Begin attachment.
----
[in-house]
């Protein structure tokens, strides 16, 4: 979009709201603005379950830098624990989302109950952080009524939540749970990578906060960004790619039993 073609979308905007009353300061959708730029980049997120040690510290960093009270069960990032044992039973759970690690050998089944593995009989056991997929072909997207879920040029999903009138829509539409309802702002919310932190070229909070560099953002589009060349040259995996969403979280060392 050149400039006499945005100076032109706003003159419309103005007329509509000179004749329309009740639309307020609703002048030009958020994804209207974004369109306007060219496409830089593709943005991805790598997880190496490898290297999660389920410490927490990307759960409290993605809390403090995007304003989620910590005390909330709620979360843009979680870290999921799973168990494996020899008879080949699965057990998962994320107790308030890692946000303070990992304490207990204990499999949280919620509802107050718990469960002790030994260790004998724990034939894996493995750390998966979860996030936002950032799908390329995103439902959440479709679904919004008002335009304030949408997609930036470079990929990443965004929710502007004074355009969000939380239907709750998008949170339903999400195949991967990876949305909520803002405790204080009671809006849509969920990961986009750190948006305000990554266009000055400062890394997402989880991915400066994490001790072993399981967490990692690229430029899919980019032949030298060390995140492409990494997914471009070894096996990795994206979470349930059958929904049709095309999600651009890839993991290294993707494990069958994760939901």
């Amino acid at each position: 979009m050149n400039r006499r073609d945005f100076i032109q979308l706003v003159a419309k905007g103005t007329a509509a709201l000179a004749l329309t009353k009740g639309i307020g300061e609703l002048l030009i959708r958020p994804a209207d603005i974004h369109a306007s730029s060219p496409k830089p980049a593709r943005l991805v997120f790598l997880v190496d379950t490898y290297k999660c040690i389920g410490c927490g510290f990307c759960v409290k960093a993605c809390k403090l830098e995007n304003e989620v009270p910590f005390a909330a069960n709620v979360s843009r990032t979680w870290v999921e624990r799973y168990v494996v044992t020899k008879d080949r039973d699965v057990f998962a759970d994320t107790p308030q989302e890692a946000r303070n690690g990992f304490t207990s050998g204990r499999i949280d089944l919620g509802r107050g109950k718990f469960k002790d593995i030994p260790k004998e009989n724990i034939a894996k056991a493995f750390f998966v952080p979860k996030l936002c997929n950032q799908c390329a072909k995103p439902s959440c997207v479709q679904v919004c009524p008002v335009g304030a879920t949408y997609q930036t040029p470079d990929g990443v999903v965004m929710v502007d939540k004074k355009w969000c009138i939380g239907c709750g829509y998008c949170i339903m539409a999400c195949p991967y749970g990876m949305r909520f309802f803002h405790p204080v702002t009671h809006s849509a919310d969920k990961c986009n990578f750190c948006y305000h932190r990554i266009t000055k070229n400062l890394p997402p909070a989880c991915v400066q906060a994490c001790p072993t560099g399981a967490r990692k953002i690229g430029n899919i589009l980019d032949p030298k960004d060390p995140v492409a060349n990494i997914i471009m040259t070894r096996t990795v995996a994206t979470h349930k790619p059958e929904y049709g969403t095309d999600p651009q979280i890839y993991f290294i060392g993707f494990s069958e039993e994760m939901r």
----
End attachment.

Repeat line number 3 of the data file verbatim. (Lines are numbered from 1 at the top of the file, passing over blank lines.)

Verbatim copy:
């Amino acid at each position: 979009m050149n400039r006499r073609d945005f100076i032109q979308l706003v003159a419309k905007g103005t007329a509509a709201l000179a004749l329309t009353k009740g639309i307020g300061e609703l002048l030009i959708r958020p994804a209207d603005i974004h369109a306007s730029s060219p496409k830089p980049a593709r943005l991805v997120f790598l997880v190496d379950t490898y290297k999660c040690i389920g410490c927490g510290f990307c759960v409290k960093a993605c809390k403090l830098e995007n304003e989620v009270p910590f005390a909330a069960n709620v979360s843009r990032t979680w870290v999921e624990r799973y168990v494996v044992t020899k008879d080949r039973d699965v057990f998962a759970d994320t107790p308030q989302e890692a946000r303070n690690g990992f304490t207990s050998g204990r499999i949280d089944l919620g509802r107050g109950k718990f469960k002790d593995i030994p260790k004998e009989n724990i034939a894996k056991a493995f750390f998966v952080p979860k996030l936002c997929n950032q799908c390329a072909k995103p439902s959440c997207v479709q679904v919004c009524p008002v335009g304030a879920t949408y997609q930036t040029p470079d990929g990443v999903v965004m929710v502007d939540k004074k355009w969000c009138i939380g239907c709750g829509y998008c949170i339903m539409a999400c195949p991967y749970g990876m949305r909520f309802f803002h405790p204080v702002t009671h809006s849509a919310d969920k990961c986009n990578f750190c948006y305000h932190r990554i266009t000055k070229n400062l890394p997402p909070a989880c991915v400066q906060a994490c001790p072993t560099g399981a967490r990692k953002i690229g430029n899919i589009l980019d032949p030298k960004d060390p995140v492409a060349n990494i997914i471009m040259t070894r096996t990795v995996a994206t979470h349930k790619p059958e929904y049709g969403t095309d999600p651009q979280i890839y993991f290294i060392g993707f494990s069958e039993e994760m939901r």